“His strategy for our offence line was go low, and go for the knees. I see nothing has changed,” Braun said before criticizing the TTC’s decision to reduce service levels during rush hour.

“Mr. Mayor, you’re running this city like you coached football, like a schoolyard bully.”

After listening to 13 hours of presentations from the public, city budget chief Mike Del Grande walked out of the meeting when a deputant sat down at the microphone dressed as Santa Claus. He was gone for more than two hours.



The woman dressed as Santa appeared before the committee to speak out against the recommendation to transfer responsibility of the Christmas Bureau — a program that delivers gifts to tens of thousands of needy children and their families — to an external agency.

The committee voted to hand off responsibility of that program.

Coun. Michael Thompson said after listening to hundreds of members of the public, he’s sure the city is on the right track when it comes to reducing spending.

“Am I doing the right thing? And can I go to sleep at night with respect to my decision? I’m pleased to say the answer that I’ve come up with, Mr. Mayor, is yes,” he said during closing remarks.

“I don’t like these proposed cuts. In fact, I’m extremely angry that it’s come to this, but I believe that the future of our city depends on us getting our books balanced.”

On a lighter note, Mammoliti turns 50 on Tuesday, and Ford led the committee room in a rather tired version of Happy Birthday.

Strong public reaction to the KPMG report prompted a marathon session of the executive committee back in July, when 169 people gave deputations.

Highlights of the executive committee’s decisions:

-call on provincial and federal governments to expand affordable childcare spaces in Toronto;
-close museums with lowest attendance;
– issue request for expression of interest to operate the Park, Forestry and Recreation’s zoos and farms, with the exception of the Riverdale Farm;
– authorize general manager to negotiate the transfer of the operation of Black Creek urban farm from the City of Toronto to the Toronto and Region Conservation Authority;
– transfer operational and financial responsibility for the activities of the Christmas Bureau to an appropriate external agency or group;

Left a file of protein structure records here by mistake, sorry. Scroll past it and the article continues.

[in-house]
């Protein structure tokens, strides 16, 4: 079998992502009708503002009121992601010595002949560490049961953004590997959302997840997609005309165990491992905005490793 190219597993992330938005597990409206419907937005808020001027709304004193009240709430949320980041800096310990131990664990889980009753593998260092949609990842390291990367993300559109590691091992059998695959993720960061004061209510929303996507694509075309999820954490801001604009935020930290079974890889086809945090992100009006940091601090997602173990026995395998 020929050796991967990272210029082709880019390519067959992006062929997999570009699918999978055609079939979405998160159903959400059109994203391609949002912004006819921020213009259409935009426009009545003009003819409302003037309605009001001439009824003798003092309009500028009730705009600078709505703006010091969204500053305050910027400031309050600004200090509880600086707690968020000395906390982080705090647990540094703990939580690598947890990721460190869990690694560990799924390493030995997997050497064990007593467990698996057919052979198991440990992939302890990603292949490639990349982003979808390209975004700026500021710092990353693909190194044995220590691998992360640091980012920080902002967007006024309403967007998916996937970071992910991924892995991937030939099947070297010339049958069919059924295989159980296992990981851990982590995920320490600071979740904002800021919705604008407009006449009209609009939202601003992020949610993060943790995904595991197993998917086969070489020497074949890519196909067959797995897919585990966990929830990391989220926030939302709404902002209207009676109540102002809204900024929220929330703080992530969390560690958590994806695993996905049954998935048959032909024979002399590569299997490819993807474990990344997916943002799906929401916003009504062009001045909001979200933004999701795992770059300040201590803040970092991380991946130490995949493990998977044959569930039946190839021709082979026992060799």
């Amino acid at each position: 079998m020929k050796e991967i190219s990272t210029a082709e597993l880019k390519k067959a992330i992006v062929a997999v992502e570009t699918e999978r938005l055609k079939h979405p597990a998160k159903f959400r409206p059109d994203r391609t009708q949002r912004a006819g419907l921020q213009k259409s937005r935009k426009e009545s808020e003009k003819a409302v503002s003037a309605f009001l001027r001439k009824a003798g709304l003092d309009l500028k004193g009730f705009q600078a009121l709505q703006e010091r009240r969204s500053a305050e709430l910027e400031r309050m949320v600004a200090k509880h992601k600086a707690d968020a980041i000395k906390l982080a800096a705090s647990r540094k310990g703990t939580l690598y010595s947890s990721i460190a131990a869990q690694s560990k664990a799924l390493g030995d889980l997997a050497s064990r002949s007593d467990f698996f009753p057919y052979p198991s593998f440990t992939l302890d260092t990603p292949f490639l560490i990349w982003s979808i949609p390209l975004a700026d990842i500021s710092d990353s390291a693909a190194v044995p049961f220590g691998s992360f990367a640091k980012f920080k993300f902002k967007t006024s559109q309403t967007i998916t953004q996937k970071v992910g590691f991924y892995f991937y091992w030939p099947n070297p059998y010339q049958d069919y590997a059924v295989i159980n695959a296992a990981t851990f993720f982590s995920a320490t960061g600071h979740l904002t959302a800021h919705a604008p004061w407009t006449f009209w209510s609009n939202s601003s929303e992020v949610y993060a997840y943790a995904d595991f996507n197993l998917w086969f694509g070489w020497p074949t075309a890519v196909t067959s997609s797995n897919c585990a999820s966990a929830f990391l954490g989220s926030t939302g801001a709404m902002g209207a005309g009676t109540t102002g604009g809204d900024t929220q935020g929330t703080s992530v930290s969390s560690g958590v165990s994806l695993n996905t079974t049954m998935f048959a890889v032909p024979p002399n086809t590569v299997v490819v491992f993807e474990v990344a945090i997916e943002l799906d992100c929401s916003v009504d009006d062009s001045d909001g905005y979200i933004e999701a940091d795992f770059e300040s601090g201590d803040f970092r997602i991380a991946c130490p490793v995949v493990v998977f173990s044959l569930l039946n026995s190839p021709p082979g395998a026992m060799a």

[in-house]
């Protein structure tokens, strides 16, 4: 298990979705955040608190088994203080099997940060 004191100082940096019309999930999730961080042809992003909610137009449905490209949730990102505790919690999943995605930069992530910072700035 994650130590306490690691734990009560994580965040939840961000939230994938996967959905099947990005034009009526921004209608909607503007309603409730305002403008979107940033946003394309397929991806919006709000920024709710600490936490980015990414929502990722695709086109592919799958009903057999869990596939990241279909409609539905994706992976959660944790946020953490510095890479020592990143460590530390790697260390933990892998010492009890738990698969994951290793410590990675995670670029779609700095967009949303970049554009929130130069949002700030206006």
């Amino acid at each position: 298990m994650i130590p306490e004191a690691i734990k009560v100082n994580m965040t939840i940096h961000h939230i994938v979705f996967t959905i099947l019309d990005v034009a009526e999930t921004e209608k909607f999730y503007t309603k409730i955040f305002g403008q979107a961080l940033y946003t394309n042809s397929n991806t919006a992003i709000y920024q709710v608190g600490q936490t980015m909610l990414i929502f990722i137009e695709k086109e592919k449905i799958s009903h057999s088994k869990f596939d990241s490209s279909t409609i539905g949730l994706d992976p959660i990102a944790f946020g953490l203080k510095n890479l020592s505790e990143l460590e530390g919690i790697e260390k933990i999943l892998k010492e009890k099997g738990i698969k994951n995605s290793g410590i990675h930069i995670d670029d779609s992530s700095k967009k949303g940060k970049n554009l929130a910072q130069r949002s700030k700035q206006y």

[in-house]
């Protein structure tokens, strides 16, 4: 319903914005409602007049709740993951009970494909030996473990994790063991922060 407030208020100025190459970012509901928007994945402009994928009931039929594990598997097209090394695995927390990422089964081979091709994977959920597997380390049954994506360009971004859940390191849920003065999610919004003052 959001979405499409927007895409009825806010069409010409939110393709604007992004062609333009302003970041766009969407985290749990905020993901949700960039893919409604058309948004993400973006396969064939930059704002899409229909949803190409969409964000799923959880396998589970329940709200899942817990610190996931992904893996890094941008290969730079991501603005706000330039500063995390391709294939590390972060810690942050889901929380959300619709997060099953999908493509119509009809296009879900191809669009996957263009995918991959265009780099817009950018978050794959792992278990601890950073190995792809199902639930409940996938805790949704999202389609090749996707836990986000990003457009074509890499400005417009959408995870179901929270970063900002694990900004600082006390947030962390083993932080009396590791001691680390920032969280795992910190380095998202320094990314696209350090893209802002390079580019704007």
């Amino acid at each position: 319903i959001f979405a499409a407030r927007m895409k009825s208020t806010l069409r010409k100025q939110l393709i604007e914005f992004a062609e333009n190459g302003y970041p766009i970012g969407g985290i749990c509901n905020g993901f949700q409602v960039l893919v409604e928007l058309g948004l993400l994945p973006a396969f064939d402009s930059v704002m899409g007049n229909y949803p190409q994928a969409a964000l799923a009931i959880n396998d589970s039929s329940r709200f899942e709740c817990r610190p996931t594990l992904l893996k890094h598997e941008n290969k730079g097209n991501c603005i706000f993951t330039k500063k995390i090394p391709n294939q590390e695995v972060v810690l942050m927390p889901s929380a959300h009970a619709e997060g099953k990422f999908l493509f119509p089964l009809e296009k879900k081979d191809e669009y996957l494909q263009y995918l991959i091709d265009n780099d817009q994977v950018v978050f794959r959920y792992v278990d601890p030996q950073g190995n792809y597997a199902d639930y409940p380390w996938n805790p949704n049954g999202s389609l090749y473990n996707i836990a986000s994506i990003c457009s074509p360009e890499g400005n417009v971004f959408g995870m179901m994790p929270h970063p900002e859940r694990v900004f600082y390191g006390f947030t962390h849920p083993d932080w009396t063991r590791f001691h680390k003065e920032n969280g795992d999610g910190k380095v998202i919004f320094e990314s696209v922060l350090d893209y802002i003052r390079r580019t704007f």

– eliminate the requirement for paid duty police officers at construction sites where possible;
-move forward on selling off Exhibition Place, Toronto Centre for the Arts, the Hummingbird Centre for the Performing Arts (the Sony Centre), and the St. Lawrence Centre for the Arts;
– issue request for expression of interest to determine options for sale, lease, operation or other arrangement in respect of the Toronto Zoo, and,
-have non-profit organization take control of Heritage Toronto.

Issues deferred for further consideration:

-phasing-out subsidized childcare spaces;
-selling off city-run long-term care facilities;
-merging Toronto Fire and EMS;
-reducing new affordable housing development;
-eliminating pickup of owner-surrendered animals;
-eliminating Community Environment Days;
-eliminating four free garbage tags program;
-eliminating the Hardship Fund;
-reducing size of Toronto Police force;
– request the chief planner to review options to cover the city’s administrative costs for the Public Art Program, and report to the Planning and Growth Management Committee;
– request the City Manager to undertake a study of community infrastructure provided through the City’s libraries, community centres, community hubs, related agencies;
-reducing snow clearing and grass cutting standard levels;
– eliminate the current windrow clearing program, and request general manager of Transportation Services to implement a windrow, and sidewalk snow shovelling program for seniors and people with disabilities, operated by a third party, and
– support the Riverdale Farm Coalition proposal to engage the community in developing a new partnership and report to council in the spring of 2012.